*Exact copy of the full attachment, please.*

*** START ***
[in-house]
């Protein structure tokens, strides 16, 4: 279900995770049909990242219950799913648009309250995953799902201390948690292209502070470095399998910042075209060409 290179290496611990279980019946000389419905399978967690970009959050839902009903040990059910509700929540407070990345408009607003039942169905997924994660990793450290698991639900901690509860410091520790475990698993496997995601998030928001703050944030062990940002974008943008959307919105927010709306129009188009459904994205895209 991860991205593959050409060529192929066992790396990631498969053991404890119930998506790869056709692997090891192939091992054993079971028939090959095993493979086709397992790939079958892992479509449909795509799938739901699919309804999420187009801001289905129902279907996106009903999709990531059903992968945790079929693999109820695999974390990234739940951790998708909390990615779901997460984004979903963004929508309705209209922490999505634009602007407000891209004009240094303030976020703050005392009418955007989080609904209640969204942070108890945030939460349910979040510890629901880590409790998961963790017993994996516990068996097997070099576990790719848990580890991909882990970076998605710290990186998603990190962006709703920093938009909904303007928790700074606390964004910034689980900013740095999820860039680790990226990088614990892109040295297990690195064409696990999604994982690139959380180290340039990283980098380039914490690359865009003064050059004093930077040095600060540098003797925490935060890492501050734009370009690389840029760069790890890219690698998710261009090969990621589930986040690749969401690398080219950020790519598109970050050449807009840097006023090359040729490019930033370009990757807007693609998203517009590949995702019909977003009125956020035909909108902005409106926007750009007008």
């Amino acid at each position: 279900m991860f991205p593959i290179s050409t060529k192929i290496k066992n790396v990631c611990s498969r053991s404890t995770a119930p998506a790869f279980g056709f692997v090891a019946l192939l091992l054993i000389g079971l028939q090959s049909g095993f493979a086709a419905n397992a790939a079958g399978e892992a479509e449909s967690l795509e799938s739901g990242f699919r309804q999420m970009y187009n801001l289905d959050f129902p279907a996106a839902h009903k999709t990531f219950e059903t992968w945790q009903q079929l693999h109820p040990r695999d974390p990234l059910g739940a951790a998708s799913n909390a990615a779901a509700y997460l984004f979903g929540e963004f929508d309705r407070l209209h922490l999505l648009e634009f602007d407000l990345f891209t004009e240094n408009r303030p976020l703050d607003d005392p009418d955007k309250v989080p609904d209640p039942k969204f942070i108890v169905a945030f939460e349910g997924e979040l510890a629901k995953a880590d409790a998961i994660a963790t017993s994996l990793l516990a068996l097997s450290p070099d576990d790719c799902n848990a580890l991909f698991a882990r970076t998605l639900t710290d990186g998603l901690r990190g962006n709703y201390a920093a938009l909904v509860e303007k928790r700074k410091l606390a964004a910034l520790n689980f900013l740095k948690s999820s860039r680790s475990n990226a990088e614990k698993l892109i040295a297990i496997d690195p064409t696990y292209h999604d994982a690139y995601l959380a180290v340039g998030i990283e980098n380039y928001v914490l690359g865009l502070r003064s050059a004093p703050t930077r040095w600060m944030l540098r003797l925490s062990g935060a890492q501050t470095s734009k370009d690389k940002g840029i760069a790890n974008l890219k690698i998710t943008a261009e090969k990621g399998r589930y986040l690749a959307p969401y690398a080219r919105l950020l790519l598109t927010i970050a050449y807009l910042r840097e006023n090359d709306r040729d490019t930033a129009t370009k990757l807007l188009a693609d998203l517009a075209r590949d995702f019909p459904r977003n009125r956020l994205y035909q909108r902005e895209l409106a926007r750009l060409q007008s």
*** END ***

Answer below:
[in-house]
């Protein structure tokens, strides 16, 4: 279900995770049909990242219950799913648009309250995953799902201390948690292209502070470095399998910042075209060409 290179290496611990279980019946000389419905399978967690970009959050839902009903040990059910509700929540407070990345408009607003039942169905997924994660990793450290698991639900901690509860410091520790475990698993496997995601998030928001703050944030062990940002974008943008959307919105927010709306129009188009459904994205895209 991860991205593959050409060529192929066992790396990631498969053991404890119930998506790869056709692997090891192939091992054993079971028939090959095993493979086709397992790939079958892992479509449909795509799938739901699919309804999420187009801001289905129902279907996106009903999709990531059903992968945790079929693999109820695999974390990234739940951790998708909390990615779901997460984004979903963004929508309705209209922490999505634009602007407000891209004009240094303030976020703050005392009418955007989080609904209640969204942070108890945030939460349910979040510890629901880590409790998961963790017993994996516990068996097997070099576990790719848990580890991909882990970076998605710290990186998603990190962006709703920093938009909904303007928790700074606390964004910034689980900013740095999820860039680790990226990088614990892109040295297990690195064409696990999604994982690139959380180290340039990283980098380039914490690359865009003064050059004093930077040095600060540098003797925490935060890492501050734009370009690389840029760069790890890219690698998710261009090969990621589930986040690749969401690398080219950020790519598109970050050449807009840097006023090359040729490019930033370009990757807007693609998203517009590949995702019909977003009125956020035909909108902005409106926007750009007008």
């Amino acid at each position: 279900m991860f991205p593959i290179s050409t060529k192929i290496k066992n790396v990631c611990s498969r053991s404890t995770a119930p998506a790869f279980g056709f692997v090891a019946l192939l091992l054993i000389g079971l028939q090959s049909g095993f493979a086709a419905n397992a790939a079958g399978e892992a479509e449909s967690l795509e799938s739901g990242f699919r309804q999420m970009y187009n801001l289905d959050f129902p279907a996106a839902h009903k999709t990531f219950e059903t992968w945790q009903q079929l693999h109820p040990r695999d974390p990234l059910g739940a951790a998708s799913n909390a990615a779901a509700y997460l984004f979903g929540e963004f929508d309705r407070l209209h922490l999505l648009e634009f602007d407000l990345f891209t004009e240094n408009r303030p976020l703050d607003d005392p009418d955007k309250v989080p609904d209640p039942k969204f942070i108890v169905a945030f939460e349910g997924e979040l510890a629901k995953a880590d409790a998961i994660a963790t017993s994996l990793l516990a068996l097997s450290p070099d576990d790719c799902n848990a580890l991909f698991a882990r970076t998605l639900t710290d990186g998603l901690r990190g962006n709703y201390a920093a938009l909904v509860e303007k928790r700074k410091l606390a964004a910034l520790n689980f900013l740095k948690s999820s860039r680790s475990n990226a990088e614990k698993l892109i040295a297990i496997d690195p064409t696990y292209h999604d994982a690139y995601l959380a180290v340039g998030i990283e980098n380039y928001v914490l690359g865009l502070r003064s050059a004093p703050t930077r040095w600060m944030l540098r003797l925490s062990g935060a890492q501050t470095s734009k370009d690389k940002g840029i760069a790890n974008l890219k690698i998710t943008a261009e090969k990621g399998r589930y986040l690749a959307p969401y690398a080219r919105l950020l790519l598109t927010i970050a050449y807009l910042r840097e006023n090359d709306r040729d490019t930033a129009t370009k990757l807007l188009a693609d998203l517009a075209r590949d995702f019909p459904r977003n009125r956020l994205y035909q909108r902005e895209l409106a926007r750009l060409q007008s």